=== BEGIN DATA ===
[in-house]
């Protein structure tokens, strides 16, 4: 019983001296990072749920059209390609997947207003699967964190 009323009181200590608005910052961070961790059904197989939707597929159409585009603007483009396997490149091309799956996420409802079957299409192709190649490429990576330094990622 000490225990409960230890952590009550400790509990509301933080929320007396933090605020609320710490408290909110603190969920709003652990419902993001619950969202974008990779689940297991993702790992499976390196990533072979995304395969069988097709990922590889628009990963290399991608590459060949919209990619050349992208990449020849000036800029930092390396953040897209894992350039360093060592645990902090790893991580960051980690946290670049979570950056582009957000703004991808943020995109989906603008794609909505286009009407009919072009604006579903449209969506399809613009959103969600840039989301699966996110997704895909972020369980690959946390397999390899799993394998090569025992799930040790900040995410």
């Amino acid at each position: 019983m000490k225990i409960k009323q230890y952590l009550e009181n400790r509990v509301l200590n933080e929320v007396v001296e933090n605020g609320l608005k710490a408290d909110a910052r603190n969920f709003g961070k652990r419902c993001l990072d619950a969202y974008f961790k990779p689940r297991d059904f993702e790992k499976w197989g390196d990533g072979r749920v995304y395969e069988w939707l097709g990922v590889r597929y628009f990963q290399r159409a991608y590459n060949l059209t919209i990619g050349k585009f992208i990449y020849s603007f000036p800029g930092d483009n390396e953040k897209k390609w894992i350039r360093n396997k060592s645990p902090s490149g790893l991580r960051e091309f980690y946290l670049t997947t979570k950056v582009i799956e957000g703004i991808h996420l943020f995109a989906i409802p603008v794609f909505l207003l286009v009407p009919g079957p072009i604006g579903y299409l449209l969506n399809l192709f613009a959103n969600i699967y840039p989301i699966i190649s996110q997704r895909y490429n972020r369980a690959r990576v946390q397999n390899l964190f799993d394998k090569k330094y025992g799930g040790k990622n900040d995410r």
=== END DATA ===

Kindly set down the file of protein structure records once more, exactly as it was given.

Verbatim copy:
[in-house]
């Protein structure tokens, strides 16, 4: 019983001296990072749920059209390609997947207003699967964190 009323009181200590608005910052961070961790059904197989939707597929159409585009603007483009396997490149091309799956996420409802079957299409192709190649490429990576330094990622 000490225990409960230890952590009550400790509990509301933080929320007396933090605020609320710490408290909110603190969920709003652990419902993001619950969202974008990779689940297991993702790992499976390196990533072979995304395969069988097709990922590889628009990963290399991608590459060949919209990619050349992208990449020849000036800029930092390396953040897209894992350039360093060592645990902090790893991580960051980690946290670049979570950056582009957000703004991808943020995109989906603008794609909505286009009407009919072009604006579903449209969506399809613009959103969600840039989301699966996110997704895909972020369980690959946390397999390899799993394998090569025992799930040790900040995410």
């Amino acid at each position: 019983m000490k225990i409960k009323q230890y952590l009550e009181n400790r509990v509301l200590n933080e929320v007396v001296e933090n605020g609320l608005k710490a408290d909110a910052r603190n969920f709003g961070k652990r419902c993001l990072d619950a969202y974008f961790k990779p689940r297991d059904f993702e790992k499976w197989g390196d990533g072979r749920v995304y395969e069988w939707l097709g990922v590889r597929y628009f990963q290399r159409a991608y590459n060949l059209t919209i990619g050349k585009f992208i990449y020849s603007f000036p800029g930092d483009n390396e953040k897209k390609w894992i350039r360093n396997k060592s645990p902090s490149g790893l991580r960051e091309f980690y946290l670049t997947t979570k950056v582009i799956e957000g703004i991808h996420l943020f995109a989906i409802p603008v794609f909505l207003l286009v009407p009919g079957p072009i604006g579903y299409l449209l969506n399809l192709f613009a959103n969600i699967y840039p989301i699966i190649s996110q997704r895909y490429n972020r369980a690959r990576v946390q397999n390899l964190f799993d394998k090569k330094y025992g799930g040790k990622n900040d995410r």